Crosby is arguably the top player in the NHL. He was my pre-season pick for the Hart Trophy and he is the current leader. I think there is a good chance he could be the eventual winner. Evgeni Malkin's concussion may help Crosby with the flawed calculus of some voters. If Pittsburgh keeps winning with Malkin out, that would help Crosby's MVP chances in their eyes. Reality is Crosby is a talented player who has been the best player in the league so far this season and Malkin's presence or lack of presence does not change that.
Earlier in February I picked Erik Karlsson of the Ottawa Senators as the early Norris Trophy leader. It soon became clear that Karlsson was not going to repeat as Norris Trophy winner as he suffered an Achilles injury that will keep him out most (if not all) of the remaining season. The question was who would take over the lead. I think Kris Letang has taken over the lead. He currently has 15 points which is good for second among defencemen in the league and is posting a +7 +/- rating.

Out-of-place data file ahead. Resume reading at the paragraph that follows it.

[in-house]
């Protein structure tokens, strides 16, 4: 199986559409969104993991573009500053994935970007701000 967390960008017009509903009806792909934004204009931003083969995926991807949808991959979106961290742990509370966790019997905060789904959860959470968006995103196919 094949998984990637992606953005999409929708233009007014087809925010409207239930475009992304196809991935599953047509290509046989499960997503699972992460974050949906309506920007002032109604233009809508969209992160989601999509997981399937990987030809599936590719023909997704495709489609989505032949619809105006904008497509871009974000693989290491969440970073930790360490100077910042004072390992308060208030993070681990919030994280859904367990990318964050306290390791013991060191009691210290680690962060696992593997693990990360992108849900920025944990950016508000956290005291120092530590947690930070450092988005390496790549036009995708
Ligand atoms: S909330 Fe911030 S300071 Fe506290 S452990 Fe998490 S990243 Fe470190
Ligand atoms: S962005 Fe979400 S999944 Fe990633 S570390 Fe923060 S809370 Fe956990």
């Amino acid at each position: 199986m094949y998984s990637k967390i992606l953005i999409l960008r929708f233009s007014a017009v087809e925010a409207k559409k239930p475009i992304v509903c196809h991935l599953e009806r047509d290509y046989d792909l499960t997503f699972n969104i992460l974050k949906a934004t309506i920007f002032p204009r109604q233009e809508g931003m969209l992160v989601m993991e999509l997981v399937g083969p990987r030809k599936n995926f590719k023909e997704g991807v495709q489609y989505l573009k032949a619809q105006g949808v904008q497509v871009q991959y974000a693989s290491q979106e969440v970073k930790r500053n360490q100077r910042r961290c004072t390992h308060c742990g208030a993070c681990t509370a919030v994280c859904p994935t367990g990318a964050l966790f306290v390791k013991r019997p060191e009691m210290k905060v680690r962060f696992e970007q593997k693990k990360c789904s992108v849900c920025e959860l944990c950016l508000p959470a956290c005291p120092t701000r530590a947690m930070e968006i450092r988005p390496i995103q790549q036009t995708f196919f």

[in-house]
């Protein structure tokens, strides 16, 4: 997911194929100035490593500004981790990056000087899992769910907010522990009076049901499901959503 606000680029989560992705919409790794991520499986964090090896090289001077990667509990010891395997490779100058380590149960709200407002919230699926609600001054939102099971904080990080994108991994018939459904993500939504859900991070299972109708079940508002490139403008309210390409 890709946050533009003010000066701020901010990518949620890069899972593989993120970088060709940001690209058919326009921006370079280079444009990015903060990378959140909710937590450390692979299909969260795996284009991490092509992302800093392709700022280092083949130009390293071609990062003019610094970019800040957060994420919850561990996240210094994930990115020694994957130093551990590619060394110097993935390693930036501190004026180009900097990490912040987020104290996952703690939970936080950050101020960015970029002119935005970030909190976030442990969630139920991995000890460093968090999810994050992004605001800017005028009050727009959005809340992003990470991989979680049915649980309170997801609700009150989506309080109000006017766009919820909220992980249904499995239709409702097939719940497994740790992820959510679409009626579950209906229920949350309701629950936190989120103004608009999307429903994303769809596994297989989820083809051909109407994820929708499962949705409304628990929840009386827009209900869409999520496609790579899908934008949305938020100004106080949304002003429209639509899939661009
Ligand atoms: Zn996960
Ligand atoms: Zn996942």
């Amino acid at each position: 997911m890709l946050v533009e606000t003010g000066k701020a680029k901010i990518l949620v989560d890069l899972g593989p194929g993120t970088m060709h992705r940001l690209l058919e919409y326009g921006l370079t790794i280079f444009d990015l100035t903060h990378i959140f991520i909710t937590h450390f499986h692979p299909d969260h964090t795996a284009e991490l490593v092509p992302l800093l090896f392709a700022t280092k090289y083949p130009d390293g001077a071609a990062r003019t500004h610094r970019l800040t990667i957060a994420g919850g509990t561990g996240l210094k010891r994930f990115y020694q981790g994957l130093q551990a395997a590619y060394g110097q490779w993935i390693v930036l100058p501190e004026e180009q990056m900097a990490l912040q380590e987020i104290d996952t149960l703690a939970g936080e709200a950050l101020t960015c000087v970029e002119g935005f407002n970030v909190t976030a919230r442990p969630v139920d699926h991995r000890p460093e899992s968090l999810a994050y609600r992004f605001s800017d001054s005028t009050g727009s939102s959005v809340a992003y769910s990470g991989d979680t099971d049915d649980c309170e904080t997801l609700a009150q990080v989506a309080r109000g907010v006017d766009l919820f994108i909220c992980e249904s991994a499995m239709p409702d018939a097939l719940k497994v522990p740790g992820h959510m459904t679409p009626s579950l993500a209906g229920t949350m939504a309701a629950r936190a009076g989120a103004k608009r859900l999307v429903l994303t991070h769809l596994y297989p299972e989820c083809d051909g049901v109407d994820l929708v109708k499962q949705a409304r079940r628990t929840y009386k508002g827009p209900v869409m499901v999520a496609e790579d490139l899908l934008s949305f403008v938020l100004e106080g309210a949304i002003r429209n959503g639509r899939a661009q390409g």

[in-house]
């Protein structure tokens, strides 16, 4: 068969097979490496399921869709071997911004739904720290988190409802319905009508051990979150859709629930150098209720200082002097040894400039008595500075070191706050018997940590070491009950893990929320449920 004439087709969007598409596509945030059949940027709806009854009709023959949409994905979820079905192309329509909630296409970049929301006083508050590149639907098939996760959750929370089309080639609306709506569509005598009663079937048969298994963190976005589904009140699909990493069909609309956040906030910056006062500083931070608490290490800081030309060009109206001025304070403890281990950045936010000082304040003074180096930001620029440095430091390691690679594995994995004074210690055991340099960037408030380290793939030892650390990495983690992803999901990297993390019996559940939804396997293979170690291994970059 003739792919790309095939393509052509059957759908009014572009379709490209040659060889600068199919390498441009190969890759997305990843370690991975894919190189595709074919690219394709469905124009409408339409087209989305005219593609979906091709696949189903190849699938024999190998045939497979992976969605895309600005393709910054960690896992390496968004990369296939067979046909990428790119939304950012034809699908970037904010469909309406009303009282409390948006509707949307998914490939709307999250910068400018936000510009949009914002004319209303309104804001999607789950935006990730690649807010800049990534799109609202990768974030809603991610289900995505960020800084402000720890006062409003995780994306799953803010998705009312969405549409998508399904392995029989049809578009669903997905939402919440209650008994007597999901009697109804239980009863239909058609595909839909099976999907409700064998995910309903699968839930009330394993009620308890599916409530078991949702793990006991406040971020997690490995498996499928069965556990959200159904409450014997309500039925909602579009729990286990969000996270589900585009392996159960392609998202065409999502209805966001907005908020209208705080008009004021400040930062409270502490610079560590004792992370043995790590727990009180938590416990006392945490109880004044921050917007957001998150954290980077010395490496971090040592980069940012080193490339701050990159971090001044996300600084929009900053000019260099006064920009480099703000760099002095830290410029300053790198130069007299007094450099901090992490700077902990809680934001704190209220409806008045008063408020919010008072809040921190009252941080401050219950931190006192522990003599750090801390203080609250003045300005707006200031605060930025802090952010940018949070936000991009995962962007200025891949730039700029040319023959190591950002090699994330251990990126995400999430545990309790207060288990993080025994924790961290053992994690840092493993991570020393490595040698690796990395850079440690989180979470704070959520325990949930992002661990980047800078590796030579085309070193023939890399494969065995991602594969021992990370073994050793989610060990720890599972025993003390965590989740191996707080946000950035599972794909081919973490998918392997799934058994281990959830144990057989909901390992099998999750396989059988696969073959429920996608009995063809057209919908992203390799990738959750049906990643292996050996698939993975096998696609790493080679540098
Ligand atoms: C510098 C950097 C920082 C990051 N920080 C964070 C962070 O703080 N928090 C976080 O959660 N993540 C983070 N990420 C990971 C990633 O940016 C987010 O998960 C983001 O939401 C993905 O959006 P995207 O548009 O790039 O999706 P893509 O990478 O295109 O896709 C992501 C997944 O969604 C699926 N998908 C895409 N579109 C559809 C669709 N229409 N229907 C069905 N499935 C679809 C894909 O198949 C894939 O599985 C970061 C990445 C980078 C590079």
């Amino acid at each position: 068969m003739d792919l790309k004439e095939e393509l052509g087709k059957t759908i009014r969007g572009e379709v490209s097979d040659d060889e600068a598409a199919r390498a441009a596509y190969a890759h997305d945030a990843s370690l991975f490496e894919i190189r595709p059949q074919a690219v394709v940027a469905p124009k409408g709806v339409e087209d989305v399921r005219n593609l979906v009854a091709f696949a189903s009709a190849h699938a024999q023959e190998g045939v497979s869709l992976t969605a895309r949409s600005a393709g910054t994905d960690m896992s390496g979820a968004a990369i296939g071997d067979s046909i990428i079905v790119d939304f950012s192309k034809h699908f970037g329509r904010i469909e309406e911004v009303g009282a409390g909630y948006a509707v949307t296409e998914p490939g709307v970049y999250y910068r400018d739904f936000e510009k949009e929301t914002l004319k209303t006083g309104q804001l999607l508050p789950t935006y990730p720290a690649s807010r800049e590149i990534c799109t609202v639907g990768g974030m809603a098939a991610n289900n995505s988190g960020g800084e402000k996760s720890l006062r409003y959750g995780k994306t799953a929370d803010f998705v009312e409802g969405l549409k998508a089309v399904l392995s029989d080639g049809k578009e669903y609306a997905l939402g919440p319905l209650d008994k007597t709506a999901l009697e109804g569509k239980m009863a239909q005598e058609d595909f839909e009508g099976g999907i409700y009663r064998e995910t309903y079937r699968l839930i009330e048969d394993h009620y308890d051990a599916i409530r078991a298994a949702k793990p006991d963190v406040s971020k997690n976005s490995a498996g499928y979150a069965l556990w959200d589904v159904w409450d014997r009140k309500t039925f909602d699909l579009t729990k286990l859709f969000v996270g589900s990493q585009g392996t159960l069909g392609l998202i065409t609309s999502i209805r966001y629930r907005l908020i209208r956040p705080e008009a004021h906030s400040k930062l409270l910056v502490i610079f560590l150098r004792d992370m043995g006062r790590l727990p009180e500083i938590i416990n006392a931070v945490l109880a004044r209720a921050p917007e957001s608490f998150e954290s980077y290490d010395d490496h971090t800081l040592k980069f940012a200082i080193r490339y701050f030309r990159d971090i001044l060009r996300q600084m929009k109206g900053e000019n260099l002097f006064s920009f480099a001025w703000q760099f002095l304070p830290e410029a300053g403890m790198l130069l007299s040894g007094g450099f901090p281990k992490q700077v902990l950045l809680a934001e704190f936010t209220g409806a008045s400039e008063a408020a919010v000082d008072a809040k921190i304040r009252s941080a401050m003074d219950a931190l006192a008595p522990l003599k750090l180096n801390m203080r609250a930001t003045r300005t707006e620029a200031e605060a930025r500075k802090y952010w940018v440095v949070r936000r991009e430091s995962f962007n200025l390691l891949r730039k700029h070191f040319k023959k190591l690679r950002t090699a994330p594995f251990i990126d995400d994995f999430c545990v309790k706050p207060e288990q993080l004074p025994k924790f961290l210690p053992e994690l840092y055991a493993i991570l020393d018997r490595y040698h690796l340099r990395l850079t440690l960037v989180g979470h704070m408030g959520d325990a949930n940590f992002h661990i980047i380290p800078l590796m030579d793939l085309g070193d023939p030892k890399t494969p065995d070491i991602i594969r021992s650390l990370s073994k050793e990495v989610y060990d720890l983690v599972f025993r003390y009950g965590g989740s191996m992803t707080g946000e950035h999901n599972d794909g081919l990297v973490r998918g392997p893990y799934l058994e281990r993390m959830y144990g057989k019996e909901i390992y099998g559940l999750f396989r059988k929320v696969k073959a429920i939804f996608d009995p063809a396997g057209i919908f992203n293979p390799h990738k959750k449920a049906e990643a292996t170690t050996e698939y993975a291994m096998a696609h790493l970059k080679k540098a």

Letang is one of the top defencemen in hockey today. He is yet to have a Norris Trophy worthy season and perhaps this could be his season. He has the talent that he could win the award. It will be interesting if he can maintain this lead throughout the remainder of the season.
I have wanted to comment upon the Buffalo Sabres firing of Lindy Ruff this week but have yet to find the time. Ruff was the longest serving NHL coach. He had been hired in 1997 and has successfully taken the Buffalo Sabres to the Stanley Cup finals. He finally fell for the "what have you done for me lately?" mindset that often sees good coaches get fired. Buffalo was off to a 6-11 record with one regulation tie point.